The Music Educator's Unique Sphere of Influence: Culturally Responsive Approaches for Music Education

The Music Educator's Unique Sphere of Influence: Culturally Responsive Approaches for Music Education

Jane M. Kuehne (Auburn University, USA)
Copyright: © 2020 |Pages: 24
DOI: 10.4018/978-1-5225-9989-0.ch009


Music educators often teach every child in school. This is especially true in elementary settings and often true in K-12 school settings. In addition, they teach students for many years. As a result, they can play a critical role in their students' personal as well as educational development. This chapter provides an overview of culturally responsive practices related to several areas including critical race theory, restorative justice, racism, challenges in music education, pre-service teacher development, changing schools, and data from the author's previously unpublished study on pre-service educator views. In addition, this chapter provides suggested actions that music teacher educators must embrace to help develop the most responsive music educators.
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Educators are called to teach. More than that, each is called to a positive, driving force, accepting of all students with their unique strengths and personalities. Music educators have unique challenges. Often, they teach the same students over several years. If they teach in a traditional elementary school, they teach students every week from pre-kindergarten through grade 5 or 6. In some cases, a music educator will teach all grade levels, every week, sometimes multiple times a week, from pre-kindergarten through grade 12. While some may see this as potentially overwhelming (because of numbers of students), the reality is that most music educators chose their career because they love music, they love teaching, and they want the educational connection with students over several years.

Preparing educators to teach all grade levels means college and university music educator preparation programs are charged with preparing pre-service educators to be (a) competent musicians, often in both voice and on an instrument, (b) competent educators who understand and can apply child and adolescent development, music learning standards, and music learning benchmarks for every grade level, and (c) compassionate and caring individuals who can safely and positively interact with every level of learner while also embracing each child’s individuality. This is a daunting task, to be sure. But, each year, students graduate from colleges and universities excited and motivated to fulfill their dreams and desires to teach music. A goal of music teacher preparation is to help support their excitement while helping them become competent and effective music educators for all students.

This purpose of this chapter is to provide relevant background in culturally responsive practices, and to focus on how music educators at all levels (PreK-College) can embrace culturally responsive teaching in ways positively influence their students’ lives. While many are called to teach music, educators are also called to be responsive to students’ identities, cultures, and backgrounds so they meet educational, acceptance, and personal developmental needs of every student.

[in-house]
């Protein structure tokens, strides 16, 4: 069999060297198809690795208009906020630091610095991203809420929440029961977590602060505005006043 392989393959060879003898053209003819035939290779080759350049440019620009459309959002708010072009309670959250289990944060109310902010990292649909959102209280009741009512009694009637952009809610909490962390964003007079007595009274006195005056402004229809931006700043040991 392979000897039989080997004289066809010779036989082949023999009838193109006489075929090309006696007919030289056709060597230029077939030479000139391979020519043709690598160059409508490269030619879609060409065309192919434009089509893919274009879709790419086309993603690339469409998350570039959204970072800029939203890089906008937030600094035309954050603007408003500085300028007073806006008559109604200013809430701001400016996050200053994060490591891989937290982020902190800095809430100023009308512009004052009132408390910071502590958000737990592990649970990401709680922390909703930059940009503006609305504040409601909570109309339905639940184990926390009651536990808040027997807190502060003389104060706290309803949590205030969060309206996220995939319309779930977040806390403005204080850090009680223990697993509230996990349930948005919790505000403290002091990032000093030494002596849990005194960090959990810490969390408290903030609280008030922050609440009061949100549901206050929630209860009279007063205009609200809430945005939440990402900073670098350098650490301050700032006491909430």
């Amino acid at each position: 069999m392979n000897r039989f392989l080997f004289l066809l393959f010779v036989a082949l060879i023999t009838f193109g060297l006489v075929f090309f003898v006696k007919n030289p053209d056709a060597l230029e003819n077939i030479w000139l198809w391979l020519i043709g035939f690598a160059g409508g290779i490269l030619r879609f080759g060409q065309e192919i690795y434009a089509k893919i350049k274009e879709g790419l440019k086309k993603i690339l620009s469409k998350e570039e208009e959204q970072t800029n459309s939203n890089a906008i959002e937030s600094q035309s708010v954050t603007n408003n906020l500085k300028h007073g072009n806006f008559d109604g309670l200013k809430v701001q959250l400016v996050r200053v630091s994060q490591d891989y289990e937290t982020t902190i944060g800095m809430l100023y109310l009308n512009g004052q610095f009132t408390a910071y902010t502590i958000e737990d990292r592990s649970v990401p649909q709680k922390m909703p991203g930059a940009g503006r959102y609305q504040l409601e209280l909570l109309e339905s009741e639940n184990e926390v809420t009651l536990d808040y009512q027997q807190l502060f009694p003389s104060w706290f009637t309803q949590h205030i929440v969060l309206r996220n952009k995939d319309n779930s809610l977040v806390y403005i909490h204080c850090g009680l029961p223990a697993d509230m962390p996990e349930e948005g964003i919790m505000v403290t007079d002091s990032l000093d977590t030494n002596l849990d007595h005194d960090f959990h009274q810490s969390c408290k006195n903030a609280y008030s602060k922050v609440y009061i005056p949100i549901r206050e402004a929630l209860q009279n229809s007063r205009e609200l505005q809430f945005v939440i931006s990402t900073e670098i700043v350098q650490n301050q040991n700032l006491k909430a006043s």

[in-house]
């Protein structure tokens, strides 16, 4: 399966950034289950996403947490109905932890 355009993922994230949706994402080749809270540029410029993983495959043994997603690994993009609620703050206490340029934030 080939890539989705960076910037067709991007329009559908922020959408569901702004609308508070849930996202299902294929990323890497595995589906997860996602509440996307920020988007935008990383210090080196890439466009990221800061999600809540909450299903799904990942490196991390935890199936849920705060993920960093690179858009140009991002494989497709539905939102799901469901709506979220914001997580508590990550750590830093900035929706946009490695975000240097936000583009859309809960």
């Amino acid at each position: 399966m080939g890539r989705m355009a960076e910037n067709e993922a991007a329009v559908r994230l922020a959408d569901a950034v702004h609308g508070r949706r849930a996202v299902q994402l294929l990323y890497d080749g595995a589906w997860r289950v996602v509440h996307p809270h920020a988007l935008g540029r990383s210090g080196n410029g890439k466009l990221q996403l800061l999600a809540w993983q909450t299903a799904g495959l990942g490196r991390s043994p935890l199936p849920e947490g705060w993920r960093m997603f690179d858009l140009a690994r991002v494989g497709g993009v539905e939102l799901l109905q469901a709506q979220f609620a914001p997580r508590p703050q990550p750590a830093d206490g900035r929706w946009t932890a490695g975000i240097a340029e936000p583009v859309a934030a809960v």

Before continuing, it is valuable to define a few important concepts. This section defines culturally responsive teaching through culture, responsive teaching and then describes Ladson-Billings’ (1990, 1994) view. In addition, important background information on challenges in music education, pre-service teacher development, making changes in schools, and data from the author’s previously unpublished study on pre-service educator views.

What is Culture?

The American Psychological Association’s (APA) Task Force on Re-envisioning the Multicultural Guidelines for the 21st Century defined several key terms and concepts, including culture. Their definition of culture is: “Belief systems and value orientations that influence customs, norms, practices, and social institutions, including psychological processes (language, care-taking practices, media, educational systems) and organizations (media, educational systems)” (APA, 2017, p. 165).

While the APA definition is useful, Zaretta Hammond’s (2015) view is useful when thinking about being a culturally responsive educator. Hammond (2015), says everyone has a culture and that it guides how one makes sense of the world (p. 22). She uses a tree to show the relationship between the surface, shallow, and deep levels of culture, “It is what grounds the individual and nourishes his mental health. It is the bedrock of self-concept, group identity, approaches to problem solving, and decision making” (Hammond, 2015, p. 24). The surface includes areas that can be easily be observed like food, dress, music, and holidays. The shallow area includes unspoken customs of social verbal and nonverbal interaction, eye contact, and physical touch. This is where our deep cultural beliefs and knowledge come forward in actions, and this is where trust between people occurs. Deep culture reflects automatically and unconsciously understood knowledge that guides a person’s worldview, determines ethics, spirituality, health, and group harmony. Finally, deep culture governs how a person learns and at times can be emotionally charged.

What is Responsive Teaching?

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